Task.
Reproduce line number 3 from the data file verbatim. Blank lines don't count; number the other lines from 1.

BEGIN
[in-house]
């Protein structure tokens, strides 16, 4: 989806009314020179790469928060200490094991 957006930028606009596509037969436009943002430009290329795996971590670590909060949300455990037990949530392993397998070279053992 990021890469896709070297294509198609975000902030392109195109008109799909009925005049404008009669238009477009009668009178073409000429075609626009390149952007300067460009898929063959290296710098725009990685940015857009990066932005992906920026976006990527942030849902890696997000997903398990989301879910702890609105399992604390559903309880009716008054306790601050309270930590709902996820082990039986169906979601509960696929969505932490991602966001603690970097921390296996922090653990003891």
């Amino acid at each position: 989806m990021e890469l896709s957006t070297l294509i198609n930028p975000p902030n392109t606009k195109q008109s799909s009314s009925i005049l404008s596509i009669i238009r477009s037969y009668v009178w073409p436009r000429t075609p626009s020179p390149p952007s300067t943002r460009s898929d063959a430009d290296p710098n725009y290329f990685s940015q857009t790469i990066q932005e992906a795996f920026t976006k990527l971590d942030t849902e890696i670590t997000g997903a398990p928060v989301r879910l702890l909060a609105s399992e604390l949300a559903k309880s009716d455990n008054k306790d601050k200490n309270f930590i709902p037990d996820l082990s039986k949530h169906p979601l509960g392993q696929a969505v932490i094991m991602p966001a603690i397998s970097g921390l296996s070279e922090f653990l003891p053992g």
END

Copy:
């Amino acid at each position: 989806m990021e890469l896709s957006t070297l294509i198609n930028p975000p902030n392109t606009k195109q008109s799909s009314s009925i005049l404008s596509i009669i238009r477009s037969y009668v009178w073409p436009r000429t075609p626009s020179p390149p952007s300067t943002r460009s898929d063959a430009d290296p710098n725009y290329f990685s940015q857009t790469i990066q932005e992906a795996f920026t976006k990527l971590d942030t849902e890696i670590t997000g997903a398990p928060v989301r879910l702890l909060a609105s399992e604390l949300a559903k309880s009716d455990n008054k306790d601050k200490n309270f930590i709902p037990d996820l082990s039986k949530h169906p979601l509960g392993q696929a969505v932490i094991m991602p966001a603690i397998s970097g921390l296996s070279e922090f653990l003891p053992g």